In P. Satyanarayana and another v. P. Mallaiah 1996 AIR SCW 4000 : (1996) 6 SCC 122 the wife-respondent filed a written complaint before the police under Section 494 of the Indian Penal Code which after investigation was put in Court for trial of the appellant as well as his alleged second wife, the second appellant. Charge was laid against him. In entering upon plea against the charge, the husband-appellant stated:
“True. I have not committed any crime. I have married after ten years of my wife deserted and went away.”
His plea was sought to be read as if he had admitted having married a second time. The learned Trial Magistrate recorded the prosecution evidence and came to the conclusion that there was no legal evidence to prove the factum of marriage on the basis of the tests laid down by this Court in Bhaurao Shankar Lokhande v. State of
The High Court on a private revision by the wife-respondent, upset the order of acquittal mainly on the ground that there was an admission of the first appellant in response to the charge laid against him. The High Court, therefore, ordered a re-trial.
In SLP the Supreme Court held that the High Court was in error in upsetting the well-considered order of the Trial Magistrate requiring due ceremonies of the alleged second marriage being proved so as to satisfy the tests laid down by this Court in the afore-referred cases. The plea of guilt afore-referred to could at best be understood to mean that the first appellant had taken a wife, but that admission did not necessarily mean that he had taken the second wife after solemnizing a Hindu marriage with her after performing due ceremonies for marriage. Such plea, which he need not have even entered upon, and which was ignorable by the Court, did not absolve the prosecution to otherwise prove its case, that the marriage in question was performed in a regular way so as to visit him with penal consequences. The Supreme Court said that a futile exercise has been enjoined upon the Magistrate by the High Court in ordering a retrial when the evidence, as it was, had been discussed and rejected threadbare.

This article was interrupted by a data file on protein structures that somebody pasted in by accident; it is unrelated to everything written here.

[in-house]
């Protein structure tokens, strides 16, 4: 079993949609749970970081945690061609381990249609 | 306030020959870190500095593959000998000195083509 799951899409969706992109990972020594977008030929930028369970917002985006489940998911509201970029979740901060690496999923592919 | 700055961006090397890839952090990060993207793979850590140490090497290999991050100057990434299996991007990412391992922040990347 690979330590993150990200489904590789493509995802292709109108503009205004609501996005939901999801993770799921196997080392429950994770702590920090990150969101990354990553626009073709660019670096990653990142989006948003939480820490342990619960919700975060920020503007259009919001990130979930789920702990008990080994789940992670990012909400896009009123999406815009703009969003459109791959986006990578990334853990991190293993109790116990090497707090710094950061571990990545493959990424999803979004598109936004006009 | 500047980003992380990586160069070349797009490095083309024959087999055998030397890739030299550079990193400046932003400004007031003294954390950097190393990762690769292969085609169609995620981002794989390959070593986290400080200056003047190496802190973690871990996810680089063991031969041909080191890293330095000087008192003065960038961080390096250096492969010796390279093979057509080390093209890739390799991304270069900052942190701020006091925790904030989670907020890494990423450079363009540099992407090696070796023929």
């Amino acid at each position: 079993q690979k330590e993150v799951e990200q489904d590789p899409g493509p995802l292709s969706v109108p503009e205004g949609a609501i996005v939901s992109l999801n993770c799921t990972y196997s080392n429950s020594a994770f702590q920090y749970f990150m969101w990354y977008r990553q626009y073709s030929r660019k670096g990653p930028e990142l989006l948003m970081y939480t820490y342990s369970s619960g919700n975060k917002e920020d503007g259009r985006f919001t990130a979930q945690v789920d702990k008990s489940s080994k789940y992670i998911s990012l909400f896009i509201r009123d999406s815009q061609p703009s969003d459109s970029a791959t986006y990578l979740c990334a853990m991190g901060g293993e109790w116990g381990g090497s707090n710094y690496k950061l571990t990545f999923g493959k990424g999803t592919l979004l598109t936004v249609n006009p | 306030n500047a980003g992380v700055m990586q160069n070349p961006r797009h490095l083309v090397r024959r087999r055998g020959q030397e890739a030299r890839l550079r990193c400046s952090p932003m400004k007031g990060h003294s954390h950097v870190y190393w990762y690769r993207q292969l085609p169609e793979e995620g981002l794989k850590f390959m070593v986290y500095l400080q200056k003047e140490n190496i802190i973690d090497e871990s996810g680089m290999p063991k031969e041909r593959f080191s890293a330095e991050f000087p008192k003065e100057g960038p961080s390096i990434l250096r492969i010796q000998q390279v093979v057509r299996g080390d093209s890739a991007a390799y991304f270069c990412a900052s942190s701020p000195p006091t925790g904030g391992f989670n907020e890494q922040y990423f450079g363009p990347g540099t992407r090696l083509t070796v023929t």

Interestingly, the Supreme Court recorded the statement of learned counsel for the first appellant to the effect that the said appellant is a class- IV employee working in the State Board of Revenue, fetching about Rs. 1600/- per mensem as salary out of which, under Court orders he pays, in an interim way, Rs. 400/- per mensem as maintenance to the respondent-wife and his grown-up child. A genuine offer was made by learned counsel to increase the said allowance, should the respondent-wife not persist in her claim in branding the first appellant as a bigamist; for if he were to get convicted and imprisoned, she would lose the maintenance altogether. The Supreme Court accepted the argument and said that the complainant cannot afford to kill the goose which lays the golden egg. It was held that hard realities of the situation require that the first appellant is not deprived of his job so that he keeps providing the necessary wherewithal to the respondent-wife and his child, besides maintaining himself. The Supreme Court directed the appellant to pay to the respondent and his child a sum of Rs. 800/- per mensem as offered on these considerations as maintenance allowance.
Tags :Family Law